Judy and Rich are typical parents who have become distant and argue a lot. Their problems lead to a decision to divorce. Not an uncommon scenario in today’s world. Jamie, their thirteen-year-old daughter, and Peter, their ten-year-old son, are caught off guard when Judy tells them what’s happening. They react differently.
Initially, Jamie denies that her parent’s split is really happening. She justifies her father’s recent absence as being due to his job. Quickly, those thoughts turn to blame as she voices her newfound anger; first toward her father, who she calls a jerk, and next toward her mother for how mean she’d been over the years. In Jamie’s eyes, her mother’s behavior must have caused their father’s departure.
Peter, who’d always been proud that his family was one of the few that were still together, also seeks to blame. He suggests his father’s absence means he doesn’t care for them. When Judy sticks up for him and acknowledges her own poor behavior as a contributing factor, Peter becomes defensive of her. His mother’s present kindness gives Peter hope that they might reconsider and stay together.
As time wears on and reality sets in, Jamie becomes rebellious. She makes friends with a group of troublesome kids and yet blames her parents’ for the problems that begin rising up in her life. Peter becomes quieter and spends more time with Judy, becoming protective of her, though he doesn’t really hate his father either.
Various Coping Mechanisms to Divorce
There are many different responses teens have to divorce, each leading to experiences as unique as the individuals we are. Often, when our parents’ divorce, we react to the change, struggle with it and try to find where we fit. In the process, we challenge our parents, looking for the boundaries that will become our new norm. Frequently, parental limits change. Not only do we find our boundaries and house rules different than before, but they’re different under each parent.
Many times, the guilt and stress experienced by adults during and after divorce lead them to become lenient in parenting. Also, the changed family structure means some parents are expected to be more involved than they’d been, even if they don’t know how to parent well. Teens are able to play on these issues. Shifting and unclear expectations, however, can easily result in making poor choices. Poor choices can create feelings of guilt. Guilty feelings tend to lead to anger and blame once more as we wonder why our parents don’t care enough to set boundaries. This circle is destructive and we become unhappy with who we are turning out to be. In some ways, this is how Jamie reacted.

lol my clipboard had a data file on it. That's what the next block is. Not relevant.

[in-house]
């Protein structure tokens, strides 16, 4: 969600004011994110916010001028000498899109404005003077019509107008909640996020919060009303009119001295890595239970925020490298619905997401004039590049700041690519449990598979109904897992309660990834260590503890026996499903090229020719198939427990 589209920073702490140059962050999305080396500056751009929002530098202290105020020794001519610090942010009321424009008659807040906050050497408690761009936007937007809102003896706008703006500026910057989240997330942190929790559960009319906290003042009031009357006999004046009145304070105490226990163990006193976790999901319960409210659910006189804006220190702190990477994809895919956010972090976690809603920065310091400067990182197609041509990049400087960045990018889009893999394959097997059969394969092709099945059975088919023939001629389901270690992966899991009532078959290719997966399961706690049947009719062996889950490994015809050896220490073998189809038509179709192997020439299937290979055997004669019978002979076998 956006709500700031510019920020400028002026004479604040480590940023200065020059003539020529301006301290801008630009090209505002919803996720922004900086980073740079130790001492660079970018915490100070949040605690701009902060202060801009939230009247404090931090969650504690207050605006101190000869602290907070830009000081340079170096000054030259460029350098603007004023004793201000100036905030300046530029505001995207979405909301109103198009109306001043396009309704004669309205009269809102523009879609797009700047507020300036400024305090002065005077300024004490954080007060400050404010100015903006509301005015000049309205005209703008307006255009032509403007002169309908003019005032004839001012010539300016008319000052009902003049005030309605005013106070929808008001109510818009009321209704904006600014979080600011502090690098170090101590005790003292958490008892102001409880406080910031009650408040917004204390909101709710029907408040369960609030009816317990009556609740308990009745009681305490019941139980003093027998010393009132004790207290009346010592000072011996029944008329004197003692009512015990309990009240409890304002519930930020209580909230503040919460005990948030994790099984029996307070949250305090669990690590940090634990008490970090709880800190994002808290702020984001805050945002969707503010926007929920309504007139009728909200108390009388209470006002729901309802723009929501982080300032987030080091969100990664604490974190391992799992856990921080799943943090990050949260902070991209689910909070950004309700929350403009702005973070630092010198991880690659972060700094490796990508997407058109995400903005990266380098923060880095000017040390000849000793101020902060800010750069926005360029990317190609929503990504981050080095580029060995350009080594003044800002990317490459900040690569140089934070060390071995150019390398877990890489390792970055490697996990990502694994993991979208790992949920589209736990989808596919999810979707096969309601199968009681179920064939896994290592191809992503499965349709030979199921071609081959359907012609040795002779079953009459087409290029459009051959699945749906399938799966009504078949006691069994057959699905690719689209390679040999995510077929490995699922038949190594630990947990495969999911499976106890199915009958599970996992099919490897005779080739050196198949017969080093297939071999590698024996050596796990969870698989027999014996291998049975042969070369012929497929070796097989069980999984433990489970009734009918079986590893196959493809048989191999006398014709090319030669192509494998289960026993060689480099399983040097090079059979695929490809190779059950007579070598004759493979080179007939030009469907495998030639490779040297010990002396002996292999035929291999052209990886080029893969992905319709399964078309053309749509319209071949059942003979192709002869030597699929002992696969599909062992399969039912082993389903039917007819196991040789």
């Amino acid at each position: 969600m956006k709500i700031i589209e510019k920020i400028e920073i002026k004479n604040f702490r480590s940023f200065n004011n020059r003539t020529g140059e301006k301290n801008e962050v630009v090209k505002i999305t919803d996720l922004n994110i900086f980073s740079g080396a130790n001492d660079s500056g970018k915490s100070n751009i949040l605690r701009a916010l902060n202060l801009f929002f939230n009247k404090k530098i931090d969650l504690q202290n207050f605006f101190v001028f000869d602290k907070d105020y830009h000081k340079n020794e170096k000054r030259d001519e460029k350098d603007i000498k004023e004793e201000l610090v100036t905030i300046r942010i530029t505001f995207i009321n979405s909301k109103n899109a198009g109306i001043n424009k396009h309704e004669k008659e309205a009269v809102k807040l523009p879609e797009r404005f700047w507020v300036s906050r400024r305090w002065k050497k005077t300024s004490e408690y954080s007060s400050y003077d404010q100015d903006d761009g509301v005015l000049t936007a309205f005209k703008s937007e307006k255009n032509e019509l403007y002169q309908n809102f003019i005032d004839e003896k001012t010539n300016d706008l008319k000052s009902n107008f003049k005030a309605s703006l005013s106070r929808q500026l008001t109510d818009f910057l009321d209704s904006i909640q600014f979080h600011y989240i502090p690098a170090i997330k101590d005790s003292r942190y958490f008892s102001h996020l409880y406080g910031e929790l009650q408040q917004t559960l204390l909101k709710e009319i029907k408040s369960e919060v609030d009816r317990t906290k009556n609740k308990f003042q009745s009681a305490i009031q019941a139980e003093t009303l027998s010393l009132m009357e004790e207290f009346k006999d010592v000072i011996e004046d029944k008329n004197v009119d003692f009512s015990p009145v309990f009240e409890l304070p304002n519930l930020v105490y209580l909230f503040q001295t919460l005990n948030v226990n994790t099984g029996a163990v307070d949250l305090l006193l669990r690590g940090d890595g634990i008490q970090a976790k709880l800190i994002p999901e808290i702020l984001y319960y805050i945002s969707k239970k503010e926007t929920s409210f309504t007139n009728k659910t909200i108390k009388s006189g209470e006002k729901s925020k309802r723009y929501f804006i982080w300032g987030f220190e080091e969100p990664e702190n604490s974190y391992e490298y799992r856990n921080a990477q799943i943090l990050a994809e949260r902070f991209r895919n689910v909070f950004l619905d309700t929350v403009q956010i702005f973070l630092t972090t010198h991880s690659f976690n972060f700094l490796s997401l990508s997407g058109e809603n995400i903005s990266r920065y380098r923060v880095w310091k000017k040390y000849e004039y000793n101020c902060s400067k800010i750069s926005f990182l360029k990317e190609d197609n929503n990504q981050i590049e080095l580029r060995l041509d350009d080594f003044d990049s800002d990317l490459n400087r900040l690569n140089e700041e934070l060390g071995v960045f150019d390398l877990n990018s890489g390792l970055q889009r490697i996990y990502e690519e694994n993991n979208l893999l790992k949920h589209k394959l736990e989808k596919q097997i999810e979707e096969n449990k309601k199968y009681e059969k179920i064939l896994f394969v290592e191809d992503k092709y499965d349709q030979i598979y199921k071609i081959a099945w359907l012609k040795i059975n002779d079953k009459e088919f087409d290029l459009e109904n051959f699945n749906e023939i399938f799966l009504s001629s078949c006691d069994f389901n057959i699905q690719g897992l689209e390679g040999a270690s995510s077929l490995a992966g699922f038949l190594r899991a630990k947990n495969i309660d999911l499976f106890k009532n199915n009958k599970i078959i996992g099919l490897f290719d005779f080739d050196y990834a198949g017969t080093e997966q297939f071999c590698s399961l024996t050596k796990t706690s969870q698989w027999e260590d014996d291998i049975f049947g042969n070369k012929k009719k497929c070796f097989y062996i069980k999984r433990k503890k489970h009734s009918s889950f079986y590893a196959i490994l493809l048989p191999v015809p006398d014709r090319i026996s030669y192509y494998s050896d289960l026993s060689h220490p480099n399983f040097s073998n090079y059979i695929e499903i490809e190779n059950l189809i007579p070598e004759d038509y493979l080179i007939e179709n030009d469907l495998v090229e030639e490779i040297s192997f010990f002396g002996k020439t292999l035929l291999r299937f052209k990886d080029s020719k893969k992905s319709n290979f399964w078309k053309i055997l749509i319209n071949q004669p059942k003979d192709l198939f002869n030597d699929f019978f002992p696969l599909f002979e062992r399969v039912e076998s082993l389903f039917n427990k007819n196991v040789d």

Some of us react in quite the opposite way, especially if we have younger siblings or we’re sympathetic to one parent over the other. We might find ourselves taking on the role of parent, either to our siblings or to a hurting parent. In the process, we give up our freedom, our childhood, our social activities, to become responsible for others. Though this may look good, and perhaps even feel good, it can be detrimental just the same. In some ways, this is how Peter reacted.
Surviving and Thriving Through Divorce
How can we survive and thrive when our lives are disrupted by divorce? How do we get beyond the struggles that seem to snowball in our lives after such an abrupt and life altering change? How can we stop being angry, resentful, rebellious or hurt? It’s a tough blow when we realize we don’t really have control of our lives. Experiencing divorce as a teen makes that reality painfully clear. Unfortunately, it often leads us to lose trust in many things: people, love, relationships, even in good things. We’re easily swayed into looking at life negatively, believing that we’re going to be betrayed by those we trust, attacked by those who claim to love us, and that nothing good lasts forever.
Take heart, you can overcome! Life is tough, but you can overcome! There will certainly be times that are difficult. It’s part of the powerful lesson that we are not in control. The myriad of reactions we have to our parents’ divorces come from our attempts at gaining control for our lives, trying to establish stability where stability has become lost. It can be seen in the poor choices we make as we push to find new boundaries. It can be seen in our attempts to care for the needs of others that are not our responsibility. It can be seen in our reactions as we push people away, determined not to be hurt again.
Let go of that control. It’s not yours anyway. God is the only one with it. Seek Him and His peace. Simply be in that space. Get quiet with Him. Get close to Him. You can reach out to Him anytime, anywhere and very privately. Turn your focus to Him. Talk to Him. He knows what you’re going through. He’s watching, waiting for you to partner with Him. Ask Him to join you on this journey of life. Invite His Holy Spirit in. That Holy Spirit is filled with wisdom, love, hope and peace. That’s powerful! Let yourself be filled with Him and enjoy those qualities as they impact your view of life. Seek God’s guidance for your next steps. Let Him lead you through your circumstances, and you will soon see the beauty of what He is allowing. Once you focus on Him, once you fall in love with Him, once you come to trust Him, your outlook will be brighter. As you grow in this amazing relationship, you’ll be surprised. One day you’ll look back and see that the anger is gone, the hurt has diminished, the resentment is no more and you are whole.